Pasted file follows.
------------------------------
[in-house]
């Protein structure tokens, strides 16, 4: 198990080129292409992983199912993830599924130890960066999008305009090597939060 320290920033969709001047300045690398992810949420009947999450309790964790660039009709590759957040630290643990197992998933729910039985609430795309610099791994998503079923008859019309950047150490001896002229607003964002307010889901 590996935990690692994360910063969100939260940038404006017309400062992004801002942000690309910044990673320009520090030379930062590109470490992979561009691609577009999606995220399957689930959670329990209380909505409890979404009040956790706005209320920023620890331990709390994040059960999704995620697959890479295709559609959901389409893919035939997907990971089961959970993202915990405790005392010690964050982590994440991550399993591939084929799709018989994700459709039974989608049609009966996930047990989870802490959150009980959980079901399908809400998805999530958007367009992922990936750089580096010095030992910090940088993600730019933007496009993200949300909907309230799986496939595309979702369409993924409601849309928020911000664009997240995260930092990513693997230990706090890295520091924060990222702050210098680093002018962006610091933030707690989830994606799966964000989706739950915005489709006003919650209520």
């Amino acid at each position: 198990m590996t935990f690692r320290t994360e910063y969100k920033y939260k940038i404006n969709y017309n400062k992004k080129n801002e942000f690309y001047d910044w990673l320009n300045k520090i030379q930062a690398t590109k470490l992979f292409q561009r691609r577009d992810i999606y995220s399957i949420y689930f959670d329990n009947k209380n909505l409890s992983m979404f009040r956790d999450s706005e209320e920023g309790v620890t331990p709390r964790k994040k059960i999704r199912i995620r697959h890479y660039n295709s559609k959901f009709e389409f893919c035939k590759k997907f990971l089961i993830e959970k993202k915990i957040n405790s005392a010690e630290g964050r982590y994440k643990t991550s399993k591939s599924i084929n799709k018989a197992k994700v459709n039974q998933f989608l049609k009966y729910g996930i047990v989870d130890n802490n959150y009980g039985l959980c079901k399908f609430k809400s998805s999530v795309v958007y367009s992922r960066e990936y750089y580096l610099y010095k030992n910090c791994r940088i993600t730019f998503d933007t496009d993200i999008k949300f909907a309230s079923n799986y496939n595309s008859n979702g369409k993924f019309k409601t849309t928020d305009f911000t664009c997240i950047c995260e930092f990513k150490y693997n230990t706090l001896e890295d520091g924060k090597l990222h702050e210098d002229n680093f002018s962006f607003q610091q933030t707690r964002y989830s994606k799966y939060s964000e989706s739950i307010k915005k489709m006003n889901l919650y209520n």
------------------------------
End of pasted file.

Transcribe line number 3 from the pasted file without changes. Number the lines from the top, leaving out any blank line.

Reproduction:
């Amino acid at each position: 198990m590996t935990f690692r320290t994360e910063y969100k920033y939260k940038i404006n969709y017309n400062k992004k080129n801002e942000f690309y001047d910044w990673l320009n300045k520090i030379q930062a690398t590109k470490l992979f292409q561009r691609r577009d992810i999606y995220s399957i949420y689930f959670d329990n009947k209380n909505l409890s992983m979404f009040r956790d999450s706005e209320e920023g309790v620890t331990p709390r964790k994040k059960i999704r199912i995620r697959h890479y660039n295709s559609k959901f009709e389409f893919c035939k590759k997907f990971l089961i993830e959970k993202k915990i957040n405790s005392a010690e630290g964050r982590y994440k643990t991550s399993k591939s599924i084929n799709k018989a197992k994700v459709n039974q998933f989608l049609k009966y729910g996930i047990v989870d130890n802490n959150y009980g039985l959980c079901k399908f609430k809400s998805s999530v795309v958007y367009s992922r960066e990936y750089y580096l610099y010095k030992n910090c791994r940088i993600t730019f998503d933007t496009d993200i999008k949300f909907a309230s079923n799986y496939n595309s008859n979702g369409k993924f019309k409601t849309t928020d305009f911000t664009c997240i950047c995260e930092f990513k150490y693997n230990t706090l001896e890295d520091g924060k090597l990222h702050e210098d002229n680093f002018s962006f607003q610091q933030t707690r964002y989830s994606k799966y939060s964000e989706s739950i307010k915005k489709m006003n889901l919650y209520n």